I haven’t had a math class since high school, so I was pretty nervous about this graduate level statistics course. I ended up doing well, and the professor asked if my undergrad degree and job was “quantitive”…he was probably surprised to find out my first degree was in art!
The statistics course started with a brief overview of data analysis and an introduction to the Minitab statistics software. Data analysis includes different ways to measure and interpret the data you are given, such as visualizing the data in bar charts, pie charts, histograms, scatter plots. Data analysis also includes describing the data in numerical ways such as finding the mean (average), median (middle response), range, shape, variance and standard deviation (which both measure how far the data “scatters” around the average value), and more. We learned about confidence intervals in this chapter, which is a range of numbers around an estimate that you can predict with a certain percentage, such as being 95% confident that the result will be between 1 and 5. An interesting fact learned in this section was that the sample size should be at least 30 whenever possible, such as a survey of 30 people, a size described as “large” in many of the complicated rules in later chapters.
The main topics of the class were:
- simple linear regression
- multiple regression
- logistic regression
Simple linear regression is a statistical model that uses one single numerical variable (x, called the independent variable) to predict another number (y, called the dependent variable because its value depends on the value of x). For the fictional data set I was given for my assignment, the x variable was work hours per one week, which was used to try to predict salary (y). For this data set, I found out that work hours for that one week only could predict 5% of the variation in salary, which was not a very useful model.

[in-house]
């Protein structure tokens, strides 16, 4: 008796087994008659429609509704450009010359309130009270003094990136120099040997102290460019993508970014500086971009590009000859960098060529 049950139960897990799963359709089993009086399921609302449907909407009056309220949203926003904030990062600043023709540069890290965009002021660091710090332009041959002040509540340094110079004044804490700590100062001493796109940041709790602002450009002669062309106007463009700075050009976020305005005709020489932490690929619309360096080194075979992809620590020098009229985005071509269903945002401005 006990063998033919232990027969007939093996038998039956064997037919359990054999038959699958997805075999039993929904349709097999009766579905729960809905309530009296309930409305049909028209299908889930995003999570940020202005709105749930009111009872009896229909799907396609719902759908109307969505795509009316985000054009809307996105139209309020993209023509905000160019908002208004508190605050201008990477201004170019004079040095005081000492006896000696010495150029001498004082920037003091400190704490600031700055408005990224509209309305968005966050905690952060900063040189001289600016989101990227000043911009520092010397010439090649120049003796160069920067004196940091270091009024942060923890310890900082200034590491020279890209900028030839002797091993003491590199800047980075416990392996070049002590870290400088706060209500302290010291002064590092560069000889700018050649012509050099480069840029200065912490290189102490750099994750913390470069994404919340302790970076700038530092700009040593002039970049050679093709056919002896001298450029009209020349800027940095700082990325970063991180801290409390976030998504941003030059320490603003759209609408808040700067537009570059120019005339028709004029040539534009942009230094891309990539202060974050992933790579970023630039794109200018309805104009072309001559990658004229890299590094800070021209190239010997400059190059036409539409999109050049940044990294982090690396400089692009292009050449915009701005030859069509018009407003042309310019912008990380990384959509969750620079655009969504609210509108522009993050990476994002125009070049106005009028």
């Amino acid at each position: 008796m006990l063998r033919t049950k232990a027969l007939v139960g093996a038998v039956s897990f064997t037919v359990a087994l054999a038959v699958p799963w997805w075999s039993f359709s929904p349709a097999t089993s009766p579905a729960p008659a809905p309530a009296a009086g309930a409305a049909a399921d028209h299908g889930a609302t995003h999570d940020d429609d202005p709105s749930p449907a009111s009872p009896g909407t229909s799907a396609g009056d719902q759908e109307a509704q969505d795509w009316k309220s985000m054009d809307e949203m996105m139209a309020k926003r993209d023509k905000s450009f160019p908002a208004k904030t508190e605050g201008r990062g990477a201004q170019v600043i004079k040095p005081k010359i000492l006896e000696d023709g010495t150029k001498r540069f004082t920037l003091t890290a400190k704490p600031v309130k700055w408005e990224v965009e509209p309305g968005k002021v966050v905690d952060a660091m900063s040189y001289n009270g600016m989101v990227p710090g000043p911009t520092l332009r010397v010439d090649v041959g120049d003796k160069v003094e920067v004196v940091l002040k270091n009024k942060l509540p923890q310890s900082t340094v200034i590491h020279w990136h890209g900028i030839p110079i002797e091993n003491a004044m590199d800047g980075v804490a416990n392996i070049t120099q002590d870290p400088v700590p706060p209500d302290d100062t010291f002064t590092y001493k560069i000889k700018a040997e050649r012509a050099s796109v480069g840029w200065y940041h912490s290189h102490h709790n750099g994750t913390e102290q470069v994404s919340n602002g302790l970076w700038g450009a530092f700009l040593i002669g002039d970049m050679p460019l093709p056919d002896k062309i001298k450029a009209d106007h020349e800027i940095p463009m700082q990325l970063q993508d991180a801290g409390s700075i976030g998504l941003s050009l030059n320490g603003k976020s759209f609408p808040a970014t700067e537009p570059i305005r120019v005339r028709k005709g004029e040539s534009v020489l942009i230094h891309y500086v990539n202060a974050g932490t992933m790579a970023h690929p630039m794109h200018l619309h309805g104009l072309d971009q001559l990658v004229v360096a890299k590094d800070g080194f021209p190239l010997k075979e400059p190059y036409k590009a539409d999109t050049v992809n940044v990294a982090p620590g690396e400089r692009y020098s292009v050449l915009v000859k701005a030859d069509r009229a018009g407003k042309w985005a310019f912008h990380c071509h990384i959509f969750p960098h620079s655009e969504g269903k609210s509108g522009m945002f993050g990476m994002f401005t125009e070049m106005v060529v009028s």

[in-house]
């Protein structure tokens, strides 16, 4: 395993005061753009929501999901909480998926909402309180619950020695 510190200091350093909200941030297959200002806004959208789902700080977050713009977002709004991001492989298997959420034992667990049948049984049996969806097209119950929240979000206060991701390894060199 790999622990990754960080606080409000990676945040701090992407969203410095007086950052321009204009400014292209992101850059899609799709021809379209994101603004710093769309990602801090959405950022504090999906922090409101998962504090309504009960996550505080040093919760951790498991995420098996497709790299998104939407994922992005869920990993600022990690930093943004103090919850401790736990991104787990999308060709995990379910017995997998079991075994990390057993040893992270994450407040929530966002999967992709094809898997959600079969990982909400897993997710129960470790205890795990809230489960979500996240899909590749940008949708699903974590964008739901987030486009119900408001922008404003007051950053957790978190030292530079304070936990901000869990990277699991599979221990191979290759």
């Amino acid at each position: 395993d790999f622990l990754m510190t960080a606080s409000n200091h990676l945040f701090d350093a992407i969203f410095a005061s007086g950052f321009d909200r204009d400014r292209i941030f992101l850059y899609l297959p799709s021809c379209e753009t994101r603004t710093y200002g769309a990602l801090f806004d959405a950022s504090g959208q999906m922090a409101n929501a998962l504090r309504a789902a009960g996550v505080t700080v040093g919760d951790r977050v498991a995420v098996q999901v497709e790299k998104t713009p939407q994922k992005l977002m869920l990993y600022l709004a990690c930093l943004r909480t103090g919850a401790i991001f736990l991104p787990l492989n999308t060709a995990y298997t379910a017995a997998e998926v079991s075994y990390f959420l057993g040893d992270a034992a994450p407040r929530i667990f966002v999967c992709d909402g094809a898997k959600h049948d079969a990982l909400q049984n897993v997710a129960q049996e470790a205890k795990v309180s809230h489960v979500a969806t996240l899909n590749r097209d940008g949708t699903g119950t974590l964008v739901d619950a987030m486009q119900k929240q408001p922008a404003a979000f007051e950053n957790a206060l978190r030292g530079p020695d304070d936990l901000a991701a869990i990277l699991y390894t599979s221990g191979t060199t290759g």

Multiple linear regression is similar to simple linear regression, except it involves multiple x variables. Sometimes those x variables can be categorical, such as yes/no or male/female. For my assignment, the x variables were work hours one week, if the person is a budgetary decision maker (yes or no), age of the employee, and years the employee has worked at the company. These x variables in the equation were used to predict y (salary). All together those variables could predict 80% of the variation in salary, which is a lot more than the 5% prediction from just using work hours per week to predict salary. You can see how multiple regression can build a better model. There are various ways to determine the best model/equation to use, and tests to determine which potential x variables should or shouldn’t be used, plus tests to account for the possible interaction between the x variables.
Logistic regression differs than regular simple and multiple regression because the Y variable is a categorical variable – yes or no, male or female, etc. Because there can only be two possible answers for Y, 1 or 0 (yes or no, female or not female, etc.), more complicated math equations must be used to predict the Y response, using the odds ratio and logarithms. It is much too complicated to write more details about here! An example of a logistic regression model would be a credit card company trying to answer the question, “Which existing credit card holders should we target to see if they want to upgrade their card?” The Y variable would be Yes (1) they would upgrade (so should be targeted), and No (0) they wouldn’t upgrade (so should not be targeted). The x variables in the equation, used to predict upgrading (y), were how much the cardholder spent last year, and if the cardholder ordered additional cards last year.
Hopefully this crash course in statistics will help me analyze data such as Google Analytics in the future. Numbers are something I usually avoid, which is one reason I decided to go to business school, to redevelop the left side of my brain to complement my right side (creative skills) and round out my knowledge to prepare me for a new career in marketing, PR, or similar fields.
The book used for class was Basic Business Statistics, 13th edition, by Berenson (our professor), Levine, and Szabat. Rent it on Amazon Textbook Rental around $20 for several months. Hooray for Amazon Textbook Rental!
I started the online MBA program at Montclair State University in January 2017.